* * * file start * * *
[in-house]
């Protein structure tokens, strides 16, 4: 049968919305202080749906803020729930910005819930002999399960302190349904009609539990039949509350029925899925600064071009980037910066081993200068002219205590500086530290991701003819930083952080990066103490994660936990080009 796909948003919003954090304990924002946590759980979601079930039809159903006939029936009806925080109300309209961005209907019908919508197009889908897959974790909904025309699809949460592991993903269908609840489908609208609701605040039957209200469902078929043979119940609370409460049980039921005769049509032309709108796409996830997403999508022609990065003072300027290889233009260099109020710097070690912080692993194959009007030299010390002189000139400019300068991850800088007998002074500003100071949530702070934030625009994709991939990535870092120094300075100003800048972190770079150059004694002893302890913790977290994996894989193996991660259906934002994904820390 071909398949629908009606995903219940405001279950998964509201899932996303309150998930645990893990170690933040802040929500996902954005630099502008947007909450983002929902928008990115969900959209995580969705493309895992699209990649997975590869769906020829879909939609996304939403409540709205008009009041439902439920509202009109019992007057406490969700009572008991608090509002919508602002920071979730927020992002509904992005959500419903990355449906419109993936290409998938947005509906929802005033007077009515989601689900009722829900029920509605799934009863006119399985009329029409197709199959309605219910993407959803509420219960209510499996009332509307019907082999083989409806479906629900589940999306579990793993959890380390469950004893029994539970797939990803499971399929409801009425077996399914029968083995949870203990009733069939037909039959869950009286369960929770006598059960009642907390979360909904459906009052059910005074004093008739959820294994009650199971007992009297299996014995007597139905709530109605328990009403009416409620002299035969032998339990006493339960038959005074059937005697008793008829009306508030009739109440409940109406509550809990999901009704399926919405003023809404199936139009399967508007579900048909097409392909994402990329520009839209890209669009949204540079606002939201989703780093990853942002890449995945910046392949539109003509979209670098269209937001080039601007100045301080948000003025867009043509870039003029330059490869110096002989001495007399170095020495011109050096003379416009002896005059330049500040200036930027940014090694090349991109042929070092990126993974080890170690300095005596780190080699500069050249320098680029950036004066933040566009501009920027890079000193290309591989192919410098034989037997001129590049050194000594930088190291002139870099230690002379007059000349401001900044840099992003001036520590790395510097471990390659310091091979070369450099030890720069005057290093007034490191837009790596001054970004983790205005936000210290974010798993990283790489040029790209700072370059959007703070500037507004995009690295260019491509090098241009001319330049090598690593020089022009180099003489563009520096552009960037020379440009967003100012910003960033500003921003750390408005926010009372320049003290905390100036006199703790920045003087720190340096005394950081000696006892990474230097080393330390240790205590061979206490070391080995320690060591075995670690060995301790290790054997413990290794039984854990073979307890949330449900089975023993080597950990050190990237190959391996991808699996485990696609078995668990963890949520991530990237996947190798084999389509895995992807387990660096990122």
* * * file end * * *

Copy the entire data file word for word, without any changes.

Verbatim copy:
[in-house]
């Protein structure tokens, strides 16, 4: 049968919305202080749906803020729930910005819930002999399960302190349904009609539990039949509350029925899925600064071009980037910066081993200068002219205590500086530290991701003819930083952080990066103490994660936990080009 796909948003919003954090304990924002946590759980979601079930039809159903006939029936009806925080109300309209961005209907019908919508197009889908897959974790909904025309699809949460592991993903269908609840489908609208609701605040039957209200469902078929043979119940609370409460049980039921005769049509032309709108796409996830997403999508022609990065003072300027290889233009260099109020710097070690912080692993194959009007030299010390002189000139400019300068991850800088007998002074500003100071949530702070934030625009994709991939990535870092120094300075100003800048972190770079150059004694002893302890913790977290994996894989193996991660259906934002994904820390 071909398949629908009606995903219940405001279950998964509201899932996303309150998930645990893990170690933040802040929500996902954005630099502008947007909450983002929902928008990115969900959209995580969705493309895992699209990649997975590869769906020829879909939609996304939403409540709205008009009041439902439920509202009109019992007057406490969700009572008991608090509002919508602002920071979730927020992002509904992005959500419903990355449906419109993936290409998938947005509906929802005033007077009515989601689900009722829900029920509605799934009863006119399985009329029409197709199959309605219910993407959803509420219960209510499996009332509307019907082999083989409806479906629900589940999306579990793993959890380390469950004893029994539970797939990803499971399929409801009425077996399914029968083995949870203990009733069939037909039959869950009286369960929770006598059960009642907390979360909904459906009052059910005074004093008739959820294994009650199971007992009297299996014995007597139905709530109605328990009403009416409620002299035969032998339990006493339960038959005074059937005697008793008829009306508030009739109440409940109406509550809990999901009704399926919405003023809404199936139009399967508007579900048909097409392909994402990329520009839209890209669009949204540079606002939201989703780093990853942002890449995945910046392949539109003509979209670098269209937001080039601007100045301080948000003025867009043509870039003029330059490869110096002989001495007399170095020495011109050096003379416009002896005059330049500040200036930027940014090694090349991109042929070092990126993974080890170690300095005596780190080699500069050249320098680029950036004066933040566009501009920027890079000193290309591989192919410098034989037997001129590049050194000594930088190291002139870099230690002379007059000349401001900044840099992003001036520590790395510097471990390659310091091979070369450099030890720069005057290093007034490191837009790596001054970004983790205005936000210290974010798993990283790489040029790209700072370059959007703070500037507004995009690295260019491509090098241009001319330049090598690593020089022009180099003489563009520096552009960037020379440009967003100012910003960033500003921003750390408005926010009372320049003290905390100036006199703790920045003087720190340096005394950081000696006892990474230097080393330390240790205590061979206490070391080995320690060591075995670690060995301790290790054997413990290794039984854990073979307890949330449900089975023993080597950990050190990237190959391996991808699996485990696609078995668990963890949520991530990237996947190798084999389509895995992807387990660096990122």